How To Grow Orange Mint Herbs?

The best way to grow orange mint herbs is in soil. You need to mix the ingredients together and then add water. Then let it sit for several weeks until you see new growth. If you want to grow them indoors, use a light fixture or fluorescent bulb as they will provide enough light for your plants.

Orange Mint Herbal Tea Recipe

1 cup of fresh orange mint leaves (or 1/2 cup dried)

3 cups of boiling water (enough to cover the leaves)

Add the tea and let steep for at least 5 minutes. Strain through cheesecloth or a coffee filter. Store in an airtight container in the refrigerator. Keeps up to 3 months.

Orange Mint Recipes For Cooking

For cooking purposes, orange mint herb tea is good to drink. It tastes great with food like yogurt or ice cream. You can also make a delicious herbal tea recipe using orange mint oil instead of the tea. Add 2 tablespoons of the oil into a glass jar and put in the fridge overnight.

After morning, strain out any oils left over and store in an airtight container in the refrigerator for up to one month.

Great Resources On How To Care For Your Orange Mint Herbs

Strangely enough, the plant is also commonly used in manufacturing of toothpaste, as it has a very distinct fresh taste. It is not only great for cooking, but is safe to rub on the skin as well. The essential oil can be used in perfumes and other scents as well. Besides that, it is a natural mosquito repellant.

All you have to do is add some water and oil of orange to your bathtub.

How To Use Orange Mint Herbal Oil?

There are many ways you can use the oil for, such as using it as an air freshener by putting a few drops on a light bulb or an electric fan. It can also be added to your cleaning solution when doing the dishes or the laundry. Due to its uplifting scent, it’s a great air freshener for the bathroom as well.

These are just some of the many uses you can get from your orange mint plant. If you have any questions about how to take care of your plant, feel free to contact your local nursery. They should be able to help you with what you need to know.

How to use orange mint oil:

To relieve stomach pain, apply a small amount of oil on the painful area.

For better sleep, apply 3-4 drops of oil on your pillow 10 minutes before going to sleep.

Diffuse the oil in your bedroom for enhanced sleep quality.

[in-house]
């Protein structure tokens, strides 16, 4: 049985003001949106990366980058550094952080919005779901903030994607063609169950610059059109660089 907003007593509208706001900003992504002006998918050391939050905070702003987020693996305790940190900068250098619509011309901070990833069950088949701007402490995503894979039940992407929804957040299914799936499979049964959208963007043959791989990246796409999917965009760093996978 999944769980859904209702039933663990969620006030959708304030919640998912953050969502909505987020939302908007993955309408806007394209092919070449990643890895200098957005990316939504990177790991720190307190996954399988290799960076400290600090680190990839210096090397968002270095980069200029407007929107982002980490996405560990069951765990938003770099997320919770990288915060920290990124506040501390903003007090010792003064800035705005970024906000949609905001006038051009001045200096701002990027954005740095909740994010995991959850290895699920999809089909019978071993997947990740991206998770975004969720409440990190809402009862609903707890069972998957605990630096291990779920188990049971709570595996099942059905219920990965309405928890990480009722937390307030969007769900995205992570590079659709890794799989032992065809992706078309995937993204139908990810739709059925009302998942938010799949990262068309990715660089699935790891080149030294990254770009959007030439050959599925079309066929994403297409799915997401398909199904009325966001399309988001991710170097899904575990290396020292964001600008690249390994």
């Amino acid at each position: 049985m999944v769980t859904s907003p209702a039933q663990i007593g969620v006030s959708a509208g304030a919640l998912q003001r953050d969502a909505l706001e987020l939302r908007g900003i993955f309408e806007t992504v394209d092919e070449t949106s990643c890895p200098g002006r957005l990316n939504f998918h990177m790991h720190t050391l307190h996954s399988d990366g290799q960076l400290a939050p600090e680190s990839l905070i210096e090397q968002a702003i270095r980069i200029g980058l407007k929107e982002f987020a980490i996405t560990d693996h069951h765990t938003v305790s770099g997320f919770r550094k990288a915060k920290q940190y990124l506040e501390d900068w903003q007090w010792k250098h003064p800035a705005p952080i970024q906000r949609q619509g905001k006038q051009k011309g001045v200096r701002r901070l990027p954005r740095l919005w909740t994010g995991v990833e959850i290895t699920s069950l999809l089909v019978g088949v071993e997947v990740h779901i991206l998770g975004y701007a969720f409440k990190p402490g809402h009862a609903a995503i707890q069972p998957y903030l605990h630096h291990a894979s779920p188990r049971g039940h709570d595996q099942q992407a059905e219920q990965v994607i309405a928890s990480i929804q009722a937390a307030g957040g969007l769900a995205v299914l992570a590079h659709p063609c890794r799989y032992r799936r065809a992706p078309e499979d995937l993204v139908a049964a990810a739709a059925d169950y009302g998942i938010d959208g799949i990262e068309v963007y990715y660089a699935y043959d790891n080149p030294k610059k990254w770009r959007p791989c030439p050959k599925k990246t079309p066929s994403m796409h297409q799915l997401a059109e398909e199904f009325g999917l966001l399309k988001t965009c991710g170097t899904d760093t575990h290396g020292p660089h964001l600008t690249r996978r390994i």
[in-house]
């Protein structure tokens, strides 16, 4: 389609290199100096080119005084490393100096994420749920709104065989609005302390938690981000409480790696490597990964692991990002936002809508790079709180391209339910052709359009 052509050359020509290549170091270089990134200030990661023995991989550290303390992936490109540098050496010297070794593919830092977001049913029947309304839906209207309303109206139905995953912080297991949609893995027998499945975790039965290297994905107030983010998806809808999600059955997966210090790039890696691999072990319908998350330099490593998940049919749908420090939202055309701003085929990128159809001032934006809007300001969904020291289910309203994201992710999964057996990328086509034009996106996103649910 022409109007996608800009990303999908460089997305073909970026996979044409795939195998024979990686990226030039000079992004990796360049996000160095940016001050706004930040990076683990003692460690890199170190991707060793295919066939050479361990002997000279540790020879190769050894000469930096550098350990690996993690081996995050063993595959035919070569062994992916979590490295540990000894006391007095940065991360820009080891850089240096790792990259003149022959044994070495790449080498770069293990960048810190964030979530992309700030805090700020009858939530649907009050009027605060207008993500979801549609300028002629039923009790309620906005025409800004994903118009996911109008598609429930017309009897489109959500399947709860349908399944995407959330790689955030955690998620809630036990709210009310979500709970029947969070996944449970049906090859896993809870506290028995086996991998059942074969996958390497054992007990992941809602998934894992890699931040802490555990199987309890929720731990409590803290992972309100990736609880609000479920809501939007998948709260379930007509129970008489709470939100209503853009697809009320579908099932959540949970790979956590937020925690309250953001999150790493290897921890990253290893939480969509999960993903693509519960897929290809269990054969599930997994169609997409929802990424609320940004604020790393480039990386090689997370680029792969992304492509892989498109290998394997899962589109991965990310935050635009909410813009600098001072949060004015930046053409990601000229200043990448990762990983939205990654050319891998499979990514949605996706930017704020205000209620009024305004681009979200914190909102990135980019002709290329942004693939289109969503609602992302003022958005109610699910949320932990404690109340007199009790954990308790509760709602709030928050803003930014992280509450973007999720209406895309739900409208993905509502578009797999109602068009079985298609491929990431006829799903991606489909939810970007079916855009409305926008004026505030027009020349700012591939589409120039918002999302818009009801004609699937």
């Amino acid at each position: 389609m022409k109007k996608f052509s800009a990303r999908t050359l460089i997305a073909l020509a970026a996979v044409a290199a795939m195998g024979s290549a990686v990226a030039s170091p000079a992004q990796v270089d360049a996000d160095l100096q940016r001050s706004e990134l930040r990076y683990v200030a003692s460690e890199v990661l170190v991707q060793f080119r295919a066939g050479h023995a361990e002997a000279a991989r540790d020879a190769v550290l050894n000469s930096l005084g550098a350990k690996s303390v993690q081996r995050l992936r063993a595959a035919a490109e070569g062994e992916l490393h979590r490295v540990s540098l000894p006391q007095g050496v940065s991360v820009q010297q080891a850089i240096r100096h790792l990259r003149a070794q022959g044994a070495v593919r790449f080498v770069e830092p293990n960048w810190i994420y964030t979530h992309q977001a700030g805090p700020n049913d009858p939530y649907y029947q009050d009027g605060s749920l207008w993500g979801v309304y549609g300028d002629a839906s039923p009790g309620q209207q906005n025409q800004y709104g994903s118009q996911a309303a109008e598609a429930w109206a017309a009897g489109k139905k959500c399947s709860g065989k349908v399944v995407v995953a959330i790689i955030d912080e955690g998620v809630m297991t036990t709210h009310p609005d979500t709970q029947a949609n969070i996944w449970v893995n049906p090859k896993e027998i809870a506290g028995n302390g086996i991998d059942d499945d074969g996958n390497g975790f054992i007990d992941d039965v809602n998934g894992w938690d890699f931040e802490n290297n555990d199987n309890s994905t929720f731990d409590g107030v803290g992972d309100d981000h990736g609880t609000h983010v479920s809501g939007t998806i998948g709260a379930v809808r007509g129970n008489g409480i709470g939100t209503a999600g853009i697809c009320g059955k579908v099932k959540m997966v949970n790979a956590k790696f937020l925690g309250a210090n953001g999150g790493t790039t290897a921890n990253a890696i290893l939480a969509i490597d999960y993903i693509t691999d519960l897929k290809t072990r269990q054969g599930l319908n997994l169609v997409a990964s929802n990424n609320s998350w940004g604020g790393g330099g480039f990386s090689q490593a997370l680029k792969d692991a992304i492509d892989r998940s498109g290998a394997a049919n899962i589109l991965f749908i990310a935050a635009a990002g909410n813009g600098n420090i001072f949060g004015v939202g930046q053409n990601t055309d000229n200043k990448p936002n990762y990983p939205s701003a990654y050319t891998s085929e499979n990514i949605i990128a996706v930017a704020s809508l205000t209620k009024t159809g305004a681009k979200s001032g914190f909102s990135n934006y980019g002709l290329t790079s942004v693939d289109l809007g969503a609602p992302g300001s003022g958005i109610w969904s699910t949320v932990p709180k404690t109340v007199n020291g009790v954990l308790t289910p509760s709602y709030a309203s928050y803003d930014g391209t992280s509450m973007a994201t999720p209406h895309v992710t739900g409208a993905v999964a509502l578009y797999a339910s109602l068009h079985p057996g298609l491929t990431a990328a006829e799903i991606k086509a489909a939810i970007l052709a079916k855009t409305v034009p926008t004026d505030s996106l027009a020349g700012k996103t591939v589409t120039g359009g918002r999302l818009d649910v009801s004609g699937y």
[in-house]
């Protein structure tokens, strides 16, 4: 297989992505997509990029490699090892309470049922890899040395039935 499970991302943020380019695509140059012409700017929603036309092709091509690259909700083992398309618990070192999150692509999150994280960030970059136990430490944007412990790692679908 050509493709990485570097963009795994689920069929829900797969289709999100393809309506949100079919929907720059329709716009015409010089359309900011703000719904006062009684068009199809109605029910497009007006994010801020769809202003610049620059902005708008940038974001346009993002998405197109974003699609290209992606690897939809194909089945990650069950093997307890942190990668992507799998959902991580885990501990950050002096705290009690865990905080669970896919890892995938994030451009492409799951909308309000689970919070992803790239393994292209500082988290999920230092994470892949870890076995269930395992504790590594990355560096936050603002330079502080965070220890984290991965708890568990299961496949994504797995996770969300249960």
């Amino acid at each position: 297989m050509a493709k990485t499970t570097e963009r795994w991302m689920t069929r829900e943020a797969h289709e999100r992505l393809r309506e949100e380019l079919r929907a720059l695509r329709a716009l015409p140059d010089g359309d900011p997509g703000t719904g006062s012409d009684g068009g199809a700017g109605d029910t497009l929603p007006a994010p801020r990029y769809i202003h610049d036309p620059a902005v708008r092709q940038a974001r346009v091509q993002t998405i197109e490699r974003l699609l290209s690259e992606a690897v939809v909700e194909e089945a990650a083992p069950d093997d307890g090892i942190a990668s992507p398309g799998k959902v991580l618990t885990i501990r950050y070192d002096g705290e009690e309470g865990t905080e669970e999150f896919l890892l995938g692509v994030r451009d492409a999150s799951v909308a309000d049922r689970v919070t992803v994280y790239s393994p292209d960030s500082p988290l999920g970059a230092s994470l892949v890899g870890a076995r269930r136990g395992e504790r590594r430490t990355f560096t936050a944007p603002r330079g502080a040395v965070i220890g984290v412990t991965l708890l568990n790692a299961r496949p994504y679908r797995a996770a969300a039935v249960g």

Apply a few drops on your temples and forehead to alleviate headaches. It is also great against stress and anxiety.

As we have already mentioned, it is a natural mosquito repellant. Just add a few drops to your body lotion, apply it all over your skin and you’re good to go. It is even more effective when combined with other essential oils such as citronella, eucalyptus and lavender.

It is also very efficient against lice and their nits.

Orange Mint Oil Side Effects

The only minor side effect of using this oil is that it can sometimes cause skin irritation. If you are allergic to the Mentha family, you should not use it. Other than that, it is perfectly safe to use for everyone.

Considering how many uses the plant and its oil have, we highly recommend you grow it in your garden or at least around your house. It is very easy to do so, just make sure you keep it hydrated and give it enough sunlight.

The plant is very resistant to diseases and pests, but you may encounter some issues if you keep it in a place that is too cold.

And that concludes our article on the great benefits of orange mint plant. We highly recommend you buy yours as soon as possible and start taking advantage of all the wonderful things it has to offer.

If you like our article about orange mint plant for sale, please share it with your friends too. Thank you for reading!

Sources & references used in this article:

Gardening with herbs for flavor and fragrance by HM Fox – 1933 –

Microbiological quality of various medicinal herbal teas and coffee substitutes by VH Tournas, EJ Katsoudas – Microbiology insights, 2008 –

Study regarding the development of an inovative mixture of plants with health benefits by M Sebastiano – 1998 – Storey Publishing

Mint: the genus Mentha by M Nagy, SA Socaci, M Tofană, C Muresan, S Muste… –

Lemon Herbs: How to Grow and Use 18 Great Plants by BM Lawrence – 2006 –

The antimicrobial potential of 14 natural herbal dentifrices: results of an in vitro diffusion method study by M Smith – 1999 – Macmillan




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